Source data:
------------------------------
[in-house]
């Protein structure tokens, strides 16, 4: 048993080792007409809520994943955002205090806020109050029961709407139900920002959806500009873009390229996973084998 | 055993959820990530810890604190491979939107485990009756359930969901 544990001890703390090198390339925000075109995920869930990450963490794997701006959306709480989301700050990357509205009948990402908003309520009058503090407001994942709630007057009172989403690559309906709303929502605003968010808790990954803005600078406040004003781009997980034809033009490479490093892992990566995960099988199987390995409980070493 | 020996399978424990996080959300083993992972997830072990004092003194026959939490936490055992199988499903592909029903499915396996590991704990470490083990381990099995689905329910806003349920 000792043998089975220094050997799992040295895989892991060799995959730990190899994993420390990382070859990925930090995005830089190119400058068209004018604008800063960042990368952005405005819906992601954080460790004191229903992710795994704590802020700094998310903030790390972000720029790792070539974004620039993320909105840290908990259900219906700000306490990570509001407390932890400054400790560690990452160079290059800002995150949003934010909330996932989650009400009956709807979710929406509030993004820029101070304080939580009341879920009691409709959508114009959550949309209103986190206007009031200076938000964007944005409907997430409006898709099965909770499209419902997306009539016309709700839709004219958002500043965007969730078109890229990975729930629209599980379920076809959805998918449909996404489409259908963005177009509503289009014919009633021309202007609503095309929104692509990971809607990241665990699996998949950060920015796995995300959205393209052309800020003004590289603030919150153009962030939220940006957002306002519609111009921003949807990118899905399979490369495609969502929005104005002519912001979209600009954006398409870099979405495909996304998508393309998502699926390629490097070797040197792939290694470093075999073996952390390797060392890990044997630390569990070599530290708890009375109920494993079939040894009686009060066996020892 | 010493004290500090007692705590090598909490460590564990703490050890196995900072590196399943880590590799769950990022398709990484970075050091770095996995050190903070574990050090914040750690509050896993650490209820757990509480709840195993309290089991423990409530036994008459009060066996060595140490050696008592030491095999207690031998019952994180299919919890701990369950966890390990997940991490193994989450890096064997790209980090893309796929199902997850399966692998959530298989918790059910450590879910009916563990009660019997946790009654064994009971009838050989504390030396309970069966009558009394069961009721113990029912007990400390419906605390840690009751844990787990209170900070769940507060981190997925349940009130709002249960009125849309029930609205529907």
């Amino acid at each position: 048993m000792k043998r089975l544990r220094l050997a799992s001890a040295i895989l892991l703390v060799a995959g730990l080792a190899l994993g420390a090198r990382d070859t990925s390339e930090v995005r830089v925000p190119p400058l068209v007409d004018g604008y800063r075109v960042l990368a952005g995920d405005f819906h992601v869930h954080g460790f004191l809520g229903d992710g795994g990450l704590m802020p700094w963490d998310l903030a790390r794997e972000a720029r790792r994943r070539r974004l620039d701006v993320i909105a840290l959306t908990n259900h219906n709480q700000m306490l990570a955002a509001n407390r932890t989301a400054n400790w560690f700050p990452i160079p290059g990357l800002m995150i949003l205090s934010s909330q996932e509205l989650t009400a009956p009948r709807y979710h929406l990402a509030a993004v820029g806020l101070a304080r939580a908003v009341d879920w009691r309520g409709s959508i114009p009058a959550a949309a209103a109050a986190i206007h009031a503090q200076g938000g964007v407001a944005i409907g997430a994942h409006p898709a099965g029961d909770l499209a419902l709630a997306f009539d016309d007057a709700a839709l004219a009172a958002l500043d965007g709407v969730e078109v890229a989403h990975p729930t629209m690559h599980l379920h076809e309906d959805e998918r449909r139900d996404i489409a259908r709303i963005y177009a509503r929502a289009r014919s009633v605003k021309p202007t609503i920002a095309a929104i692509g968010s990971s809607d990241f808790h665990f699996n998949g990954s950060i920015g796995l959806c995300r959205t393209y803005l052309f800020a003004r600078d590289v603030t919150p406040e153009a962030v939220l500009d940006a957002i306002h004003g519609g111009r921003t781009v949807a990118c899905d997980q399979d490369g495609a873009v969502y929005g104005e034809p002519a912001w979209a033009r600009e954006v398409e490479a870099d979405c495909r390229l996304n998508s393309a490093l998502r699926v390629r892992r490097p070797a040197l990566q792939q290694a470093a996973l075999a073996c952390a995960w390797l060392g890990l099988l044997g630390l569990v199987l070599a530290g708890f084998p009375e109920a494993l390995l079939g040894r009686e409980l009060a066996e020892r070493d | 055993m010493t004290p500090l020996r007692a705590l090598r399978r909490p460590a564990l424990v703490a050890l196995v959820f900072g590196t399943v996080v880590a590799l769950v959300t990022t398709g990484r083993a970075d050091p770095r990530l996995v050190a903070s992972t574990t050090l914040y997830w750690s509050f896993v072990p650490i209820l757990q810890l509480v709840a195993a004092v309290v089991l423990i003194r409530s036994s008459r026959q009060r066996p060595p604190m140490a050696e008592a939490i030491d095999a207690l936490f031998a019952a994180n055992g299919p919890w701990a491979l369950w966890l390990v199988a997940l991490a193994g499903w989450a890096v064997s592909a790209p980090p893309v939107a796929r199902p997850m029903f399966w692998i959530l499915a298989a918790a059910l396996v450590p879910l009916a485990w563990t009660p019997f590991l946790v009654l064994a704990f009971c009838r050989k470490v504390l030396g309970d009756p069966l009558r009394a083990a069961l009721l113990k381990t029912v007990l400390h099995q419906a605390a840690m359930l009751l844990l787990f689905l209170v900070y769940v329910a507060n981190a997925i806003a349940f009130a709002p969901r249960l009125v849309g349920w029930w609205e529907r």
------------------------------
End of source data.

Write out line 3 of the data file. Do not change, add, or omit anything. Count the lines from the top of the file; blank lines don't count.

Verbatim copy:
């Amino acid at each position: 048993m000792k043998r089975l544990r220094l050997a799992s001890a040295i895989l892991l703390v060799a995959g730990l080792a190899l994993g420390a090198r990382d070859t990925s390339e930090v995005r830089v925000p190119p400058l068209v007409d004018g604008y800063r075109v960042l990368a952005g995920d405005f819906h992601v869930h954080g460790f004191l809520g229903d992710g795994g990450l704590m802020p700094w963490d998310l903030a790390r794997e972000a720029r790792r994943r070539r974004l620039d701006v993320i909105a840290l959306t908990n259900h219906n709480q700000m306490l990570a955002a509001n407390r932890t989301a400054n400790w560690f700050p990452i160079p290059g990357l800002m995150i949003l205090s934010s909330q996932e509205l989650t009400a009956p009948r709807y979710h929406l990402a509030a993004v820029g806020l101070a304080r939580a908003v009341d879920w009691r309520g409709s959508i114009p009058a959550a949309a209103a109050a986190i206007h009031a503090q200076g938000g964007v407001a944005i409907g997430a994942h409006p898709a099965g029961d909770l499209a419902l709630a997306f009539d016309d007057a709700a839709l004219a009172a958002l500043d965007g709407v969730e078109v890229a989403h990975p729930t629209m690559h599980l379920h076809e309906d959805e998918r449909r139900d996404i489409a259908r709303i963005y177009a509503r929502a289009r014919s009633v605003k021309p202007t609503i920002a095309a929104i692509g968010s990971s809607d990241f808790h665990f699996n998949g990954s950060i920015g796995l959806c995300r959205t393209y803005l052309f800020a003004r600078d590289v603030t919150p406040e153009a962030v939220l500009d940006a957002i306002h004003g519609g111009r921003t781009v949807a990118c899905d997980q399979d490369g495609a873009v969502y929005g104005e034809p002519a912001w979209a033009r600009e954006v398409e490479a870099d979405c495909r390229l996304n998508s393309a490093l998502r699926v390629r892992r490097p070797a040197l990566q792939q290694a470093a996973l075999a073996c952390a995960w390797l060392g890990l099988l044997g630390l569990v199987l070599a530290g708890f084998p009375e109920a494993l390995l079939g040894r009686e409980l009060a066996e020892r070493d | 055993m010493t004290p500090l020996r007692a705590l090598r399978r909490p460590a564990l424990v703490a050890l196995v959820f900072g590196t399943v996080v880590a590799l769950v959300t990022t398709g990484r083993a970075d050091p770095r990530l996995v050190a903070s992972t574990t050090l914040y997830w750690s509050f896993v072990p650490i209820l757990q810890l509480v709840a195993a004092v309290v089991l423990i003194r409530s036994s008459r026959q009060r066996p060595p604190m140490a050696e008592a939490i030491d095999a207690l936490f031998a019952a994180n055992g299919p919890w701990a491979l369950w966890l390990v199988a997940l991490a193994g499903w989450a890096v064997s592909a790209p980090p893309v939107a796929r199902p997850m029903f399966w692998i959530l499915a298989a918790a059910l396996v450590p879910l009916a485990w563990t009660p019997f590991l946790v009654l064994a704990f009971c009838r050989k470490v504390l030396g309970d009756p069966l009558r009394a083990a069961l009721l113990k381990t029912v007990l400390h099995q419906a605390a840690m359930l009751l844990l787990f689905l209170v900070y769940v329910a507060n981190a997925i806003a349940f009130a709002p969901r249960l009125v849309g349920w029930w609205e529907r």